WEEKEND WORK

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The Independent Online
It has been snowing here again, and sensibly few of the roses are yet showing signs of breaking into growth. Established hybrid tea roses can still be pruned, if you haven't already. The quick, modern way is to shear them over with a hedge cutter. The old way is to proceed in careful stages. Cut back any wood that is dead or diseased, making the cut just above a plump, healthy bud. Take out any shoots growing in towards the centre of the bush. Shorten the strongest remaining branches by about half, but be more savage with the spindly growths, taking them back to about two buds from the base. Standard roses need gentler treatment. Remove all dead and diseased wood, then cut back all the remaining growth by about a third.

Tuberous begonias that have hibernated through the winter need prodding into action now. Tip them from their pots, clean off old stems and then settle them into a tray of moist compost to sprout again, concave side uppermost. A heated propagator will speed up the sprouting. When new leaves have appeared, plant the tubers in separate pots and grow them on at a temperature of around 50F.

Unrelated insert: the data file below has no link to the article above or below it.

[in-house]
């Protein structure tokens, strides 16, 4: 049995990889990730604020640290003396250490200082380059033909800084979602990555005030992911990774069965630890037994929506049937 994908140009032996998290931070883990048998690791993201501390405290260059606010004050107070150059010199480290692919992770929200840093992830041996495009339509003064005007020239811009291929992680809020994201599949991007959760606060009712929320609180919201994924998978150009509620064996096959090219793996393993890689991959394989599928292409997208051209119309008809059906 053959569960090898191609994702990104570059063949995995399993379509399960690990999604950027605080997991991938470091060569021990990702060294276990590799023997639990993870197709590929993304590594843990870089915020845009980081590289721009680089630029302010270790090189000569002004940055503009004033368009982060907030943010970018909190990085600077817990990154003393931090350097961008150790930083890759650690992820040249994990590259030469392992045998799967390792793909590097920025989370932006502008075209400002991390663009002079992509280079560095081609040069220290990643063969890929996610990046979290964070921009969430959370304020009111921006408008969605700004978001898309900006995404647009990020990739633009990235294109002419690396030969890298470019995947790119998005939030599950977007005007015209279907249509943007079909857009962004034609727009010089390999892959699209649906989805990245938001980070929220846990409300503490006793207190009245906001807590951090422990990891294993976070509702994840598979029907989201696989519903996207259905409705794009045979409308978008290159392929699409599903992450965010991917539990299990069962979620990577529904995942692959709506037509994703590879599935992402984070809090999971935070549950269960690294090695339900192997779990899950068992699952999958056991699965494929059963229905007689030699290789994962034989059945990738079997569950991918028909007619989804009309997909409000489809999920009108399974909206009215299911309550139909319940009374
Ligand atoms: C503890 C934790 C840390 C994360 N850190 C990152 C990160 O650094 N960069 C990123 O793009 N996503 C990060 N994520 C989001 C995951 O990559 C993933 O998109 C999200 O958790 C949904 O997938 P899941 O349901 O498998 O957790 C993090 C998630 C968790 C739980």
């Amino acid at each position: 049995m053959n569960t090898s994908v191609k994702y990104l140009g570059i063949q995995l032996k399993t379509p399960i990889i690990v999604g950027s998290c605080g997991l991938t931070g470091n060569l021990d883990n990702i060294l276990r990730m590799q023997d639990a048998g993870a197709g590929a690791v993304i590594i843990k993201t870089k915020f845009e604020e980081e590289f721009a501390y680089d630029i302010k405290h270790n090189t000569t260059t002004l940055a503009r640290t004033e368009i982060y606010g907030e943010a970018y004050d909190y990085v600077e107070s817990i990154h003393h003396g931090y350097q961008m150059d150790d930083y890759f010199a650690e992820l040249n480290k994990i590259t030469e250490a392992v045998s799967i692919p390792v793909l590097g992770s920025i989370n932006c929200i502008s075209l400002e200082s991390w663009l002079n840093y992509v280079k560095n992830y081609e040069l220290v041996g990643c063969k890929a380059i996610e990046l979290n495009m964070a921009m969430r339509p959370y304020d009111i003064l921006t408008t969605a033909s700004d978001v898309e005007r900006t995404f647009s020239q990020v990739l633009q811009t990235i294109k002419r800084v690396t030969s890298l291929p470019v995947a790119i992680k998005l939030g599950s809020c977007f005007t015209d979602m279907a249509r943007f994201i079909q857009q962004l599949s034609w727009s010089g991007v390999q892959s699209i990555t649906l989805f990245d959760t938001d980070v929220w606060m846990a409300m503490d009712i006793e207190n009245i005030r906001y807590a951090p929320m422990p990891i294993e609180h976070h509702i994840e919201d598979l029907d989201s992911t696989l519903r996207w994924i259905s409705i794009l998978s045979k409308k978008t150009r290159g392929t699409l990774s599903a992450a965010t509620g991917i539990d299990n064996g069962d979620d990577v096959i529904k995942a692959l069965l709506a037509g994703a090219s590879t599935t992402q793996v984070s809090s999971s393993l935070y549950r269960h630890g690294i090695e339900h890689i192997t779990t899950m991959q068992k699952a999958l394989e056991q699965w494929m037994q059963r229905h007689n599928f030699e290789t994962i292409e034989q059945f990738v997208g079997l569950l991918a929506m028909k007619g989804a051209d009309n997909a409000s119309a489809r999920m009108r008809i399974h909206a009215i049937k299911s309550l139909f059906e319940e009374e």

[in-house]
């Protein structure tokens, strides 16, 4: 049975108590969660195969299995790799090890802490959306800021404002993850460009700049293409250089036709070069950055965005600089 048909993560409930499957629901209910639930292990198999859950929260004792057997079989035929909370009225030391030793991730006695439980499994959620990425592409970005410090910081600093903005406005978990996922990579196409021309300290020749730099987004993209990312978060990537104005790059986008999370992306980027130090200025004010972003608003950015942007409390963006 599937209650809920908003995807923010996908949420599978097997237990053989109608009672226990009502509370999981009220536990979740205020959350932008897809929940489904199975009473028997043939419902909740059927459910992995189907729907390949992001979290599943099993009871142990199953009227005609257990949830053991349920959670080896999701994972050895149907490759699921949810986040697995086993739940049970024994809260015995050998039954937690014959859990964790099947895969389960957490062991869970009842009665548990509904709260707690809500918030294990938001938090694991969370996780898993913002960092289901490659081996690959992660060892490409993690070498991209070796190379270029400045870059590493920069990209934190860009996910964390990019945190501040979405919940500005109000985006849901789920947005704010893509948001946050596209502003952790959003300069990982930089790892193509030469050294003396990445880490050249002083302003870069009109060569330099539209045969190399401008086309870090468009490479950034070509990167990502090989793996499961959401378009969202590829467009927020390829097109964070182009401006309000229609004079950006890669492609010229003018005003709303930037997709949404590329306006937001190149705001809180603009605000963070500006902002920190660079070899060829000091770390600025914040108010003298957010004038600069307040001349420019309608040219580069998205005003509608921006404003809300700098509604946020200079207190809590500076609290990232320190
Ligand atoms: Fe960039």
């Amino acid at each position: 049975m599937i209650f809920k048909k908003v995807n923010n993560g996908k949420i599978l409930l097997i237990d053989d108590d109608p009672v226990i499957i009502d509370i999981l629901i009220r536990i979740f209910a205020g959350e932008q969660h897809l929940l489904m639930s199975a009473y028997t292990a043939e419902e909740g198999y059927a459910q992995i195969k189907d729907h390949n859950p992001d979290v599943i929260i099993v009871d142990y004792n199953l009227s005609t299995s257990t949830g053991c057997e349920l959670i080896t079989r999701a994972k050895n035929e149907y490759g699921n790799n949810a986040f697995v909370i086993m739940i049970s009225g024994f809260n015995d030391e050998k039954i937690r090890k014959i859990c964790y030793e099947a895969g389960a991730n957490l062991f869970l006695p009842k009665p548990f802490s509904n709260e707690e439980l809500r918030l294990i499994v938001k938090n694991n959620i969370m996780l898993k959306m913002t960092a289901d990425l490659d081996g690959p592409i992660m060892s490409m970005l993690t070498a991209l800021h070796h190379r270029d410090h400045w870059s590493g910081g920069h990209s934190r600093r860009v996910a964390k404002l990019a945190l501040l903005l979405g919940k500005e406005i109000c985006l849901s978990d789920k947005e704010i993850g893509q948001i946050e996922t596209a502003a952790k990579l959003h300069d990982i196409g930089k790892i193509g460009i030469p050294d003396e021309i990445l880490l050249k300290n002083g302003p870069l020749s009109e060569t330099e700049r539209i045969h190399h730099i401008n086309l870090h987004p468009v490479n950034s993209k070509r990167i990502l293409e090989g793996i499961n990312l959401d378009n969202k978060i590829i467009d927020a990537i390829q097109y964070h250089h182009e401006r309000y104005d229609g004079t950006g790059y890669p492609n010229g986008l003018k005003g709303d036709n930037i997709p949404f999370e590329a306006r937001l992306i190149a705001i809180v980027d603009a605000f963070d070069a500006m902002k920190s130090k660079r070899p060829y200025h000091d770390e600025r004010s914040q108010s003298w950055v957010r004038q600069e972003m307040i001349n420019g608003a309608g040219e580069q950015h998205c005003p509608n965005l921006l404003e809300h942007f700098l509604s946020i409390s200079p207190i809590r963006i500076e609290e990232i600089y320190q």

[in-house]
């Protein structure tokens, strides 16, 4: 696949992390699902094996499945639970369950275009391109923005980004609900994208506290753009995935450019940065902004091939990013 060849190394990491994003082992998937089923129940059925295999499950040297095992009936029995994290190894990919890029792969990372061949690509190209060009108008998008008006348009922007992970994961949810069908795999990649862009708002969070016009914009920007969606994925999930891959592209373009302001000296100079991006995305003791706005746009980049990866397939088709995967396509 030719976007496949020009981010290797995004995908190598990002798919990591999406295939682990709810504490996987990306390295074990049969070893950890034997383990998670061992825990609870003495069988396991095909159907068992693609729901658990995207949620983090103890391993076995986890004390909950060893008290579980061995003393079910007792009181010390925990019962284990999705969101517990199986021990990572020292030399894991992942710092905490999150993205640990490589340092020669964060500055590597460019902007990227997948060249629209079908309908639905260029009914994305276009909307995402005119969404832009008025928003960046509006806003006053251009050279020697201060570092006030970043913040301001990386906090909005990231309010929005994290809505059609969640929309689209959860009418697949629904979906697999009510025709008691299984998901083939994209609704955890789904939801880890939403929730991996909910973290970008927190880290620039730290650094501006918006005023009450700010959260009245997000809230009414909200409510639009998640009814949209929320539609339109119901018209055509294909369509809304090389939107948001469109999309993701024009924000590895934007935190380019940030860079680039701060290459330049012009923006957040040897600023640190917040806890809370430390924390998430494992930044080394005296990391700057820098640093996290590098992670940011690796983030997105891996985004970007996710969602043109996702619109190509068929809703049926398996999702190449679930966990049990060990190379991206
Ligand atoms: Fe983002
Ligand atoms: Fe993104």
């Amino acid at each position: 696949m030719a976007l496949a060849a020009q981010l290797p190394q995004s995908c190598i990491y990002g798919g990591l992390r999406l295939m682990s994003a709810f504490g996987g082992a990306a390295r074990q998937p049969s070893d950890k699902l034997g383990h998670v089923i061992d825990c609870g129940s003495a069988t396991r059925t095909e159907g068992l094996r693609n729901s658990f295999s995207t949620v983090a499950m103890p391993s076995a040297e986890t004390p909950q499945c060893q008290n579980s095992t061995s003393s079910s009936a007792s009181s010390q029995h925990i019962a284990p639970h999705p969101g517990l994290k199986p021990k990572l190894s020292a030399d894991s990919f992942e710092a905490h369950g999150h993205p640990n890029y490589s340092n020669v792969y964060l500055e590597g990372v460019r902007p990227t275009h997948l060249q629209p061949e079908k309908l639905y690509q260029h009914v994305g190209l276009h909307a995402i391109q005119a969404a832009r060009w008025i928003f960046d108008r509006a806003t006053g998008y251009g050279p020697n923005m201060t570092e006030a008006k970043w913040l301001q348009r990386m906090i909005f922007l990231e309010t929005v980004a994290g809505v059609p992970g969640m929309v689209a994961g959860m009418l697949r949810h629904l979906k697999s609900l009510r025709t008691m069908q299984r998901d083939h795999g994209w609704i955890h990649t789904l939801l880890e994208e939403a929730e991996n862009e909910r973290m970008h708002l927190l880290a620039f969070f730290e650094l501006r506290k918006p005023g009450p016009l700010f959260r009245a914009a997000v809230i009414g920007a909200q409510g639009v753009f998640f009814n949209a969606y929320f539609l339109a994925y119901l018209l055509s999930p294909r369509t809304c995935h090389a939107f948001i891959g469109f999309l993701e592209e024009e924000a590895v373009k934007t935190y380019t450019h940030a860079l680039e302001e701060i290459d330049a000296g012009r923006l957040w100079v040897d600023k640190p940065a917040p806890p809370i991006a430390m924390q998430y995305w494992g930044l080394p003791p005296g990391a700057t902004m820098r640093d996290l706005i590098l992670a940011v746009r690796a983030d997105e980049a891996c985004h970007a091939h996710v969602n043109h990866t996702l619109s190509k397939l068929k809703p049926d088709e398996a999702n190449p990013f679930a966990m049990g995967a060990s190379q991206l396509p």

Continue to sow seeds of annuals such as sweet peas, tobacco flowers and petunias to set out later in the season. I have just sown seed of a perennial aquilegia called Double Pleat (Thompson & Morgan pounds 1.89) with frilly double flowers of purple and white. Ideally seed should be sown fresh in late summer, but this does not suit seed companies. Germination is better if you put the seed, sown in a pot of compost and covered with clingfilm, into the fridge for a couple of weeks, before bringing it out in the warm. If the seed sprouts while it is still in the fridge, bring the pot out and let the seedlings grow on in a warmer place.

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